Belarus was engulfed in a wave of street protests and clashes between police and demonstrators after holding presidential elections on August 9, with forces opposing President Alexander Lukashenko accusing him of falsifying the results, and demanding a ‘peaceful handover of power’.
Belarusian state television has publicized what it says is the platform of the united opposition, with the document, the authenticity of which has yet to be independently verified, said to include elements which would dramatically weaken Belarus’s relationship with Russia and move Minsk toward closer relations with the West and NATO.
The program, dubbed the ‘Reanimation Package of Reforms for Belarus’, is said to have been approved by the main opposition candidate, Svetlana Tikhanovskaya, during the election campaign. According to Belarus 1 TV, the document was recently pulled offline, but remains accessible in Google’s cache.
The program purportedly proposes abolishing the Union State with Russia and erecting a proper border with the country, leaving the Eurasian Union and Customs Union, and withdrawing Belarus from the Collective Security Treaty Organization military alliance, which in addition to Russia and Belarus includes Armenia, Kazakhstan, Kyrgyzstan, and Tajikistan. It also seeks to close Russian military bases in Belarus and dissolve the Russian-Belarusian joint air defence system.
Sputnik / Valeriy Melnikov
Army servicemen at the command center during large-scale exercises of the Air Force and Air Defense troops of Russia, Belarus and Kazakhstan
Other proposals are said to include cutting off access to Russian television channels while mandating the broadcast of Latvian, Lithuanian and Polish and Ukrainian channels, introducing Belarusian-only lessons in schools and universities, banning ‘pro-Russian’ organizations, and introducing legal responsibility for ‘crimes against Belarusianness,’ including anyone questioning the existence of the Belarusian nation, state and language.
Belarusian political observer Oleg Romanov, who studied the document in detail for Belarus 1, told the TV channel that the radical geopolitical and military transformation it proposes threatens to have disastrous consequences for Belarus. He added that the scrapping of economic ties with Russia alone would end the $35 billion-a-year trade relationship between the two countries.
Sputnik / Ivan Rudnev
A parade on Belarus’ Independence Day. Foreground: a Belarus-3022 tractor
Other elements of the ‘Reanimation Package’ also reportedly include ‘decommunization’ and ‘desovietization’, the return of pre-1995 flag and coat of arms, training of Belarusian servicemen under NATO standards and at alliance training centers, widespread privatization of industry and agriculture, the introduction of restrictions for Russian companies when it comes to ownership of Belarusian infrastructure, a reduction in the size and power of the bureaucracy, an ‘optimization’ the country’s health care system and a reduction in the number of hospital beds, the creation of a competitive market in housing and utilities, and the transfer of all hotels, waste processing, street maintenance and funeral services to the private sector.
Belarusian President Alexander Lukashenko commented on the ‘Reanimation Package’ on Tuesday during a meeting of the Belarusian Security Council, pointing to its pro-NATO, pro-European Union content and suggesting that as with Ukraine, “no one is waiting” for Belarus in the alliance or the bloc.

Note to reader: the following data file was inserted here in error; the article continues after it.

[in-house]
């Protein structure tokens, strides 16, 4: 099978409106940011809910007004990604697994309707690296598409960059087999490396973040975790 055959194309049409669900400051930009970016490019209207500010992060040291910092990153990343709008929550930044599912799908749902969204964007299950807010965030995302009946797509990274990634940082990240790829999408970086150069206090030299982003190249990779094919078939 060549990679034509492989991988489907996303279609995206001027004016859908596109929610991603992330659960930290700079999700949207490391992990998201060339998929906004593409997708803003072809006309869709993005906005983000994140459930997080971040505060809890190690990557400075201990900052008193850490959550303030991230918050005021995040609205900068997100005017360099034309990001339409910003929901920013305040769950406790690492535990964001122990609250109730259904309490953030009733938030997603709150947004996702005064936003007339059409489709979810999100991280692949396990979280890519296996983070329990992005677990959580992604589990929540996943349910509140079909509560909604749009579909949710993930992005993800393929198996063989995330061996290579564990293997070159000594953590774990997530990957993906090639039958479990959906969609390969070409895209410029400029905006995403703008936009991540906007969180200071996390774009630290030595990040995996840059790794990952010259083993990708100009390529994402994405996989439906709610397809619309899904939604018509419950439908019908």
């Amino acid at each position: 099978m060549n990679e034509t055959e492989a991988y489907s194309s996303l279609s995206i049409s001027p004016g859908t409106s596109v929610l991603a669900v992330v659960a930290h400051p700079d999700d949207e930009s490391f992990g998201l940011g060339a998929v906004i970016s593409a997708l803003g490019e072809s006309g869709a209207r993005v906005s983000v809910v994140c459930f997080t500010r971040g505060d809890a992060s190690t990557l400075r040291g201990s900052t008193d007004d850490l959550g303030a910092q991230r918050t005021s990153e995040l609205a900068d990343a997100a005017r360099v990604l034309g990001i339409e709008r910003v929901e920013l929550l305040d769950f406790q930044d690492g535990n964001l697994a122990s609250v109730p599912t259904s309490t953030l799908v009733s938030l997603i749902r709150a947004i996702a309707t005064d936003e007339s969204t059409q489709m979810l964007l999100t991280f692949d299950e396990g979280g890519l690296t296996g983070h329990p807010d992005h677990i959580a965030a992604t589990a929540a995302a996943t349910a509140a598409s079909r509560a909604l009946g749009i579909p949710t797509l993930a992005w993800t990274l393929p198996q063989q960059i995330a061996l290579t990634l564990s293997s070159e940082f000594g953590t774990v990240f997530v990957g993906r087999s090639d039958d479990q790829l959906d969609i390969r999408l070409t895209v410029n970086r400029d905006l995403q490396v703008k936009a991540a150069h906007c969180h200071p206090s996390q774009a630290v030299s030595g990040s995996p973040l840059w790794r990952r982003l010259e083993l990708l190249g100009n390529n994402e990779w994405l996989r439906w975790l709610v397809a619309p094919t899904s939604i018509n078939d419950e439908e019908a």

The Belarusian president recalled that ‘democracy’ was installed in Ukraine “perhaps about ten years ago,” but that neither NATO nor Brussels have rushed to embrace Kiev. According to Lukashenko, an attempt to carry out the strategic proposals of the ‘Reanimation Package’ program would “simply destroy our country.”
Lukashenko also commented on the program’s plans to close down Russian military bases, saying he did not understand the opposition’s antagonism toward them. “I don’t understand how these military bases threaten us. 90 percent of the people working there are Belarusians, and they receive the correspondent wages,” he said.
As for the program’s plan to withdraw Belarus from its military alliance with Russia, Lukashenko warned that doing so would quickly degrade the country’s military potential. “It needs to be understood that the danger is that we have Soviet, Russian weapons. If we withdraw from the CSTO, and with such an anti-Russian line to boot, these weapons will turn into scrap in the course of a year,” he said.
The Belarusian opposition has not commented on the authenticity of the ‘Reanimation Program’ document, and whether opposition leader Svetlana Tikhanovskaya supports its proposals, but did release a statement Tuesday saying that they would remain “constructively disposed” toward all of Belarus’s foreign partners, including Russia, and consider that “all existing agreements must be respected.”
Maria Kolesnikova, a member of the opposition’s ‘coordination council’, said the opposition has “a desire and readiness to build mutually beneficial relations with all partner countries, including the Russian Federation.”
Belarus descended into over a week of mass protests and clashes earlier this month after the August 9 presidential election in which Lukashenko received over 80 percent of the vote. The opposition, united around candidate Svetlana Tikhanovskaya, dismissed the results and accused the president of rigging the vote.
Protests began in cities across the country on election night as opposition supporters spilled into the streets, with security forces deployed to disperse the demonstrators. Since then, over 200 protesters have been injured and 2 killed, with about 6,700 people detained. At least 103 police officers have also suffered injuries, with 28 taken to hospital and at least ten run down by motorists.